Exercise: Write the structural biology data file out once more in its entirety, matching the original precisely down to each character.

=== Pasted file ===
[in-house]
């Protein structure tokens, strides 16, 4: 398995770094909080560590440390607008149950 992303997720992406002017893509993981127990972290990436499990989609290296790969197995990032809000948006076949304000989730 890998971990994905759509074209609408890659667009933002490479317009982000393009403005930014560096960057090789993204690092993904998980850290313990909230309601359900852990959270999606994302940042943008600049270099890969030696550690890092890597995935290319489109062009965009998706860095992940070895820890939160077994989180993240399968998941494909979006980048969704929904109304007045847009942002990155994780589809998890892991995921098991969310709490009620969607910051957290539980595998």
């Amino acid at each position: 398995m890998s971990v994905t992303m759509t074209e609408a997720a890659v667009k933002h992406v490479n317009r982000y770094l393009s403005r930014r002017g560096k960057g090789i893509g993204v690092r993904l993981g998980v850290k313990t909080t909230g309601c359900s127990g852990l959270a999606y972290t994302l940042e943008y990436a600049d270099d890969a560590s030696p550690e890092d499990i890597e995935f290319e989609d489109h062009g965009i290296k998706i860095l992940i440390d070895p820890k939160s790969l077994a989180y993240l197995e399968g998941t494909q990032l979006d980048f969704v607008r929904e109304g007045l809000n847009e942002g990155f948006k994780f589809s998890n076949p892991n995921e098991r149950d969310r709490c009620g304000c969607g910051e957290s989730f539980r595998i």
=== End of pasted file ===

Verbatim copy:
[in-house]
């Protein structure tokens, strides 16, 4: 398995770094909080560590440390607008149950 992303997720992406002017893509993981127990972290990436499990989609290296790969197995990032809000948006076949304000989730 890998971990994905759509074209609408890659667009933002490479317009982000393009403005930014560096960057090789993204690092993904998980850290313990909230309601359900852990959270999606994302940042943008600049270099890969030696550690890092890597995935290319489109062009965009998706860095992940070895820890939160077994989180993240399968998941494909979006980048969704929904109304007045847009942002990155994780589809998890892991995921098991969310709490009620969607910051957290539980595998």
């Amino acid at each position: 398995m890998s971990v994905t992303m759509t074209e609408a997720a890659v667009k933002h992406v490479n317009r982000y770094l393009s403005r930014r002017g560096k960057g090789i893509g993204v690092r993904l993981g998980v850290k313990t909080t909230g309601c359900s127990g852990l959270a999606y972290t994302l940042e943008y990436a600049d270099d890969a560590s030696p550690e890092d499990i890597e995935f290319e989609d489109h062009g965009i290296k998706i860095l992940i440390d070895p820890k939160s790969l077994a989180y993240l197995e399968g998941t494909q990032l979006d980048f969704v607008r929904e109304g007045l809000n847009e942002g990155f948006k994780f589809s998890n076949p892991n995921e098991r149950d969310r709490c009620g304000c969607g910051e957290s989730f539980r595998i």